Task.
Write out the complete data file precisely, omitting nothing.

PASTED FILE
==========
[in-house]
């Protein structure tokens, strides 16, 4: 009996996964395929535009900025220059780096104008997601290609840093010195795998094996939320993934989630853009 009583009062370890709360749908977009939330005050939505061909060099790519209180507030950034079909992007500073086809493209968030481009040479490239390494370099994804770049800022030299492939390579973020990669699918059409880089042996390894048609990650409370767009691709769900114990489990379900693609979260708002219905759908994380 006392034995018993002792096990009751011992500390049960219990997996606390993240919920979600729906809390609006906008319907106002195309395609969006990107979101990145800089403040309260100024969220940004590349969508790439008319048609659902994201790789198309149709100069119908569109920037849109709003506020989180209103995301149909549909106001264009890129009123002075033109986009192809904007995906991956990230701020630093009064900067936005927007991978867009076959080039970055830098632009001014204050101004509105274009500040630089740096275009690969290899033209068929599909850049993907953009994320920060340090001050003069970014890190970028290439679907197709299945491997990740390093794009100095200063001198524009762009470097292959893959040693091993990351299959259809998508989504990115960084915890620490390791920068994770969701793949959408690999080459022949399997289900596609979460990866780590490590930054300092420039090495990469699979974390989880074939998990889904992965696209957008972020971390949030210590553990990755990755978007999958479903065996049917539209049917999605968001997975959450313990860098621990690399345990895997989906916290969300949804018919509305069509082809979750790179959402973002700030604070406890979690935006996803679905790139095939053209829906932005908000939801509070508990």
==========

[in-house]
């Protein structure tokens, strides 16, 4: 009996996964395929535009900025220059780096104008997601290609840093010195795998094996939320993934989630853009 009583009062370890709360749908977009939330005050939505061909060099790519209180507030950034079909992007500073086809493209968030481009040479490239390494370099994804770049800022030299492939390579973020990669699918059409880089042996390894048609990650409370767009691709769900114990489990379900693609979260708002219905759908994380 006392034995018993002792096990009751011992500390049960219990997996606390993240919920979600729906809390609006906008319907106002195309395609969006990107979101990145800089403040309260100024969220940004590349969508790439008319048609659902994201790789198309149709100069119908569109920037849109709003506020989180209103995301149909549909106001264009890129009123002075033109986009192809904007995906991956990230701020630093009064900067936005927007991978867009076959080039970055830098632009001014204050101004509105274009500040630089740096275009690969290899033209068929599909850049993907953009994320920060340090001050003069970014890190970028290439679907197709299945491997990740390093794009100095200063001198524009762009470097292959893959040693091993990351299959259809998508989504990115960084915890620490390791920068994770969701793949959408690999080459022949399997289900596609979460990866780590490590930054300092420039090495990469699979974390989880074939998990889904992965696209957008972020971390949030210590553990990755990755978007999958479903065996049917539209049917999605968001997975959450313990860098621990690399345990895997989906916290969300949804018919509305069509082809979750790179959402973002700030604070406890979690935006996803679905790139095939053209829906932005908000939801509070508990």